Say what you will about him, he really understood the media. He really understood how to float a story, how to deny a story, how to attack his enemies, how to get even. It was sort of stunning. Some people who probably have higher IQs don’t hold a candle to him in terms of understanding the power of the media and the power of image, and of getting your message out there, despite what the reality is. I think even he was sort of shocked early on about how sometimes he’d just say something to a journalist, and all of a sudden, it’d appear and become this reality because so many journalists don’t check things out. He understood that the most important asset a public figure has is his or her persona, and that you can create this persona, and the reality is unimportant to some people. It was genuinely fascinating to watch the man operate. It’s funny, because the divorce, which we covered in such gory detail, was one of the few times he really made a misstep. He was overseas when Ivana went to Liz [Smith] to leak it. She owned the story for a while, and he had a series of missteps. But again, you’ve got to hand it to him: He’s like one of those punching bags you hit and he just comes back. All of this is not to, in any way, condone what he does. This is just from a purely analytical position as a journalist, watching this man who understood journalism and understood the public so much better than some people who had much more complex press machines.
Did you ever have any interactions with the fake spokesperson?
No. I knew his voice well enough that I don’t think he ever tried to pull that on me.
Who were some of the other major players of the time?
Mark Zuckerman, Arianna Huffington, Andy Warhol. He died during that time, but he was still around in my day.
Did it ever feel like a boys’ club?
No. There were enough women. People have started talking about that in the world, and in that respect, probably. For me, I never thought of being a woman as something that would keep me out of anything. I guess I was too ignorant to keep in my place! [Laughs.] When I was looking at some of the pictures, I was like, “They don’t have many women here, do they?” Part of it was because I did like writing about the movers and shakers of real estate, but I also did a lot of publishing stuff. There were definitely women in publishing, but a lot more guys. Rachel Williams was there, Howard Stern … definitely more of a boys’ club than it is now.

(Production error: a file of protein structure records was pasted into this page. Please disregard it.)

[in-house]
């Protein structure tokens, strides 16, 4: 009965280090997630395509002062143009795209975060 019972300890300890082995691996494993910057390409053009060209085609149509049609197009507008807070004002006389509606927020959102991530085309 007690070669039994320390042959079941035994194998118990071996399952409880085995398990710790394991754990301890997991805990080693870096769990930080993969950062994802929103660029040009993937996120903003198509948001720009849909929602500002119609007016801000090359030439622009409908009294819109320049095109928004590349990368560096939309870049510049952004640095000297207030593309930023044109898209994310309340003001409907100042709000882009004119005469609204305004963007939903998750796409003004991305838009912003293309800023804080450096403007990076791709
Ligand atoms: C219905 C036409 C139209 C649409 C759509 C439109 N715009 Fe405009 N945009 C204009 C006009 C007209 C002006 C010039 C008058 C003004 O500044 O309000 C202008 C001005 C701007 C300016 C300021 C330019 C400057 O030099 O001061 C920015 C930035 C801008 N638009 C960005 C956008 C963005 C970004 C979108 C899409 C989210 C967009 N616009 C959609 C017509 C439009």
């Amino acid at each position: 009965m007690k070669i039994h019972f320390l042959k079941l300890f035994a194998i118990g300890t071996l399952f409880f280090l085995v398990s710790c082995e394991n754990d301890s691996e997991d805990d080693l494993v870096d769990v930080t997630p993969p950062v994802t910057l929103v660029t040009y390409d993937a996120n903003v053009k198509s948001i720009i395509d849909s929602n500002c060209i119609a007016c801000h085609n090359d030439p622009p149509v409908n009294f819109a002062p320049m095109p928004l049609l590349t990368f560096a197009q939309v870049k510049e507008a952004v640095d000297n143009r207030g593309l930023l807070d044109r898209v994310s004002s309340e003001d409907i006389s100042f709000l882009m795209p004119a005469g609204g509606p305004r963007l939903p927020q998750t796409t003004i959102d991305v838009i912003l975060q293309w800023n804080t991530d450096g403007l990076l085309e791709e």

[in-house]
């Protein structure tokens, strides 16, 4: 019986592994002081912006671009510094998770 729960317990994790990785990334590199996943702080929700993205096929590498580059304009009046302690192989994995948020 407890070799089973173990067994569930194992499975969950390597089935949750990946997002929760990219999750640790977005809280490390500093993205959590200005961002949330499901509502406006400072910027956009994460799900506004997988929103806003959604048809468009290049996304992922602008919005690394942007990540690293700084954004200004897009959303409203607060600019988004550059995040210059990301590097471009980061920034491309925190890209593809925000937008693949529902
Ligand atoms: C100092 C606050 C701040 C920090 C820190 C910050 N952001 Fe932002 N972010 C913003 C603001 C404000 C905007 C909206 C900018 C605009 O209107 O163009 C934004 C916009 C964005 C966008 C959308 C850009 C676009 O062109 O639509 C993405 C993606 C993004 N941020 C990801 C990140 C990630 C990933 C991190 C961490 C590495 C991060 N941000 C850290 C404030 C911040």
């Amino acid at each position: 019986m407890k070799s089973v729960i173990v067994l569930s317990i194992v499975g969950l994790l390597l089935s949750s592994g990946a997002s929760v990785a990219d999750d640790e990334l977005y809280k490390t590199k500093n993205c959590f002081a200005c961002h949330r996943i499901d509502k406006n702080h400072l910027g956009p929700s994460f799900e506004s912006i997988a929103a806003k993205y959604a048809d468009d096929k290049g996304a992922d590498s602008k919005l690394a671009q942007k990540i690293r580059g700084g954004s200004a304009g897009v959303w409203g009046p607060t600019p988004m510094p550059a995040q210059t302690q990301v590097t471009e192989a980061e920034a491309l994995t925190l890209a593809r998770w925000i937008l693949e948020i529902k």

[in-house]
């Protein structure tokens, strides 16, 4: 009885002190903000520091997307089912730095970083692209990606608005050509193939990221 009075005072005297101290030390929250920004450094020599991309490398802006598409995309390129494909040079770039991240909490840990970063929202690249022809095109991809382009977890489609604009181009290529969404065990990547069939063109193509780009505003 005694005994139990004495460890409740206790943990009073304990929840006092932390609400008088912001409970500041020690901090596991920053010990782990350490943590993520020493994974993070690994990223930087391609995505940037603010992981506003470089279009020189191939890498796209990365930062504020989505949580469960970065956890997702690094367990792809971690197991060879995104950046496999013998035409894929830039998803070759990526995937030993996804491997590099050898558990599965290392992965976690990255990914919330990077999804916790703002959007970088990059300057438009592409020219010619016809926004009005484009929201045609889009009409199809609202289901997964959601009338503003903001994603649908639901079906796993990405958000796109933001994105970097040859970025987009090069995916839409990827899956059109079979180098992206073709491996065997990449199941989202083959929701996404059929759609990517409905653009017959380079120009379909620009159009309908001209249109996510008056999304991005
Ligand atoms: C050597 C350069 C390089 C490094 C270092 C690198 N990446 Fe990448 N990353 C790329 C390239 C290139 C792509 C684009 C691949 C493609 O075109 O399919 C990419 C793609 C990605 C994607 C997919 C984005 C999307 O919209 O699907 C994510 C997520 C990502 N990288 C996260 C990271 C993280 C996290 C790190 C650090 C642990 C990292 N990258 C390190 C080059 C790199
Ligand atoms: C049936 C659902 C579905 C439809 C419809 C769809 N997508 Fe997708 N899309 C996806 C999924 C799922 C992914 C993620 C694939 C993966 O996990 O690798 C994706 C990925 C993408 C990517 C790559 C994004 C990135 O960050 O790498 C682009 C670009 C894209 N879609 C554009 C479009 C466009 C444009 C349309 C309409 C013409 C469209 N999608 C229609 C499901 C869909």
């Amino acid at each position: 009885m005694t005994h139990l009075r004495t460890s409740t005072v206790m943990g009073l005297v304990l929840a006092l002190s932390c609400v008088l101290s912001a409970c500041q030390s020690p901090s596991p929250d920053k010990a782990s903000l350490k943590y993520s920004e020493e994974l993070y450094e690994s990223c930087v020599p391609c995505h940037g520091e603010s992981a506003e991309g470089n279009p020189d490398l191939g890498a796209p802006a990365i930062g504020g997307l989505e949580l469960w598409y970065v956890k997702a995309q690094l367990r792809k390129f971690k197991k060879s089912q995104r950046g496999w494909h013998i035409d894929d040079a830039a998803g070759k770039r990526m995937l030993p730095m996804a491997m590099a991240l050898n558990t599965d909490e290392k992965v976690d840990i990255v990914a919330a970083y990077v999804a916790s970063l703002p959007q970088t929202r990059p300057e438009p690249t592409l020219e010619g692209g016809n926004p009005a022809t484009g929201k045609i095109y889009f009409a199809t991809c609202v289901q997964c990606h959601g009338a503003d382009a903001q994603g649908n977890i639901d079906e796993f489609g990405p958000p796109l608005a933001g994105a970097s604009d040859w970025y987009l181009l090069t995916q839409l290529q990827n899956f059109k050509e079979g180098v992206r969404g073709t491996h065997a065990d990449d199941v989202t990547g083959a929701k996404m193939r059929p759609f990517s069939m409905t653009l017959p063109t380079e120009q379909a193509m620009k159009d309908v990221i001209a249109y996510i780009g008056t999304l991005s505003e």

How did magazine writing prepare you for memoir writing?
I’ve been faulted for this, but more often I’ve been thanked for it: I wrote the story pretty straightforward, not telling the reader what to think. The writer shouldn’t pass judgment, they should just lay the story out and let the reader jump to their own decision about what’s going on. We have a president who some see as a hero and some as a villain. We’re all looking at the same facts, but people are drawing entirely different conclusions. And I think that’s the way it should be with any story. It can be interpreted in a bunch of different ways, and it’s kind of a Rorschach test. That aspect of just telling the story and letting the reader decide comes from journalism.
You’ve written fiction too. What does nonfiction offer that fiction can’t?
It’s not that the truth is stranger than fiction; it’s more nuanced. I love the contradictions. I could never predict what my mother was going to say. I could never have made those things up. I think people are so complicated and so fascinating, and if you’re writing fiction, you have to ask yourself, “Could this happen? Is this wacky?” I don’t think my book would’ve been accepted as fiction because it’s just too bizarre, but if it’s not working in nonfiction, it just means you’re not going deep enough. You’re just skimming the surface and writing what you see. You just have to go a little deeper, and that’s what I love about nonfiction. The answers are always there. You might not like it, but you have to keep pushing it to see what the heck is happening, and not thinking, “Am I on the wrong track? Am I making up something stupid that doesn’t work?” It usually means you’re not going deep enough.